Another Philadelphia public school teacher was assaulted by a student today - the third such attack on a staff member on school property this week.

This morning, a Northeast High teacher was punched by a student who wandered into his classroom on the last day of summer school.

The incident happened at about 10 a.m. at the Cottman Avenue school. The unknown student - who may not be a Northeast High pupil, officials said - walked into a classroom he wasn't permitted to enter.

It's not known what sparked the confrontation, said Fernando Gallard.

"They got into a verbal disagreement, then the assailant punched the teacher," Gallard said.

The male student ran out of the classroom and out of the building. He was not apprehended.

The teacher was treated by the school nurse, then taken to the hospital. He sustained injuries to his eye, and his glasses were broken.

Philadelphia and school district police immediately began an investigation, interviewing the teacher and student witnesses, Gallard said. The investigation will continue through the summer break until the student is found, he said.

If the student attends a district school, he will be suspended and referred for expulsion once he's tracked down.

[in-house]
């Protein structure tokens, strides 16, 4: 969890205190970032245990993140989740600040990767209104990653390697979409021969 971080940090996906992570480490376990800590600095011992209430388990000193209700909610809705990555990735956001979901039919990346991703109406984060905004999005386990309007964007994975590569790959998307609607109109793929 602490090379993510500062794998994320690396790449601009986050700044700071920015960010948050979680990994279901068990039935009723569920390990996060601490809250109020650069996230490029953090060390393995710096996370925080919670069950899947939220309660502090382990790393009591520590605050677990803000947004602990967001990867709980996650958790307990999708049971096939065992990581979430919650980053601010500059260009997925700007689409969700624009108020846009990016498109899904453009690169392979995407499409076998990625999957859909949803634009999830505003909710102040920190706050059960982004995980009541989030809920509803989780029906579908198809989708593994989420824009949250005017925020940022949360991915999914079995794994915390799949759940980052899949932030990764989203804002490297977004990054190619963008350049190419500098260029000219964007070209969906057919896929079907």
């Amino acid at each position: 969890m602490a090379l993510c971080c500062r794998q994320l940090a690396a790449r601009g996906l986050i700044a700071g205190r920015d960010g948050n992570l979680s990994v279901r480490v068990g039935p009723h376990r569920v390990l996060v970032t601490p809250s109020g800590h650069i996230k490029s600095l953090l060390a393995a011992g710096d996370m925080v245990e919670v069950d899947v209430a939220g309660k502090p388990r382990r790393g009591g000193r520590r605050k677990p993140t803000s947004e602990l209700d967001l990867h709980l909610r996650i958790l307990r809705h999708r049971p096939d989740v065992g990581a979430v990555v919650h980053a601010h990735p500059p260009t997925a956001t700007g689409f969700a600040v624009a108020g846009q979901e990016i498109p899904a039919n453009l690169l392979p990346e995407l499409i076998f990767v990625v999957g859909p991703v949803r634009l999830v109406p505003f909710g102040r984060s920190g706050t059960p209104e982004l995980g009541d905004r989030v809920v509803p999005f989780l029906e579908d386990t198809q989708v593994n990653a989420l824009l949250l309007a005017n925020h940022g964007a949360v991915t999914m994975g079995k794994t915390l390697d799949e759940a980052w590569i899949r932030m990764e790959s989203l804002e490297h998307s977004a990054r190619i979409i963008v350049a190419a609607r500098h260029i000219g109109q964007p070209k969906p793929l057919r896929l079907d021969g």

"We're hoping that once the assailant is caught, the teacher will file criminal assault charges," said Gallard. "We are taking this very seriously."

On Thursday, three students at Kensington Culinary Arts High were expelled after they attacked a pair of school police officers who ordered one to stop walking the halls.

That same day, a student at Benjamin Franklin High was also thrown out of summer school after he attempted to assault a teacher who caught him cheating.

Earlier in the summer, a Northeast High school police officer was taken to the hospital after a student "mouthed off" at her. The student was ordered to leave the building and ultimately hit the police officer.

It could not be determined today whether the recent spate of staff assaults represents a spike in summer school violence; Gallard said figures were not available.

Overall, for the school year that concluded in June, violence was down by 14 percent, Gallard said.

Still, the school police officer's union has called the attacks against its members a crisis. Union officials have also asked for more and better training of school police, and said they are in talks with the district to take other measures to quell violence.

The state auditor general is also surveying school safety at city schools.

Gallard condemned this morning's attack.

"This isn't something that should happen in any way, shape or form," he said. "This is an assault on our school, and it's not going to be tolerated."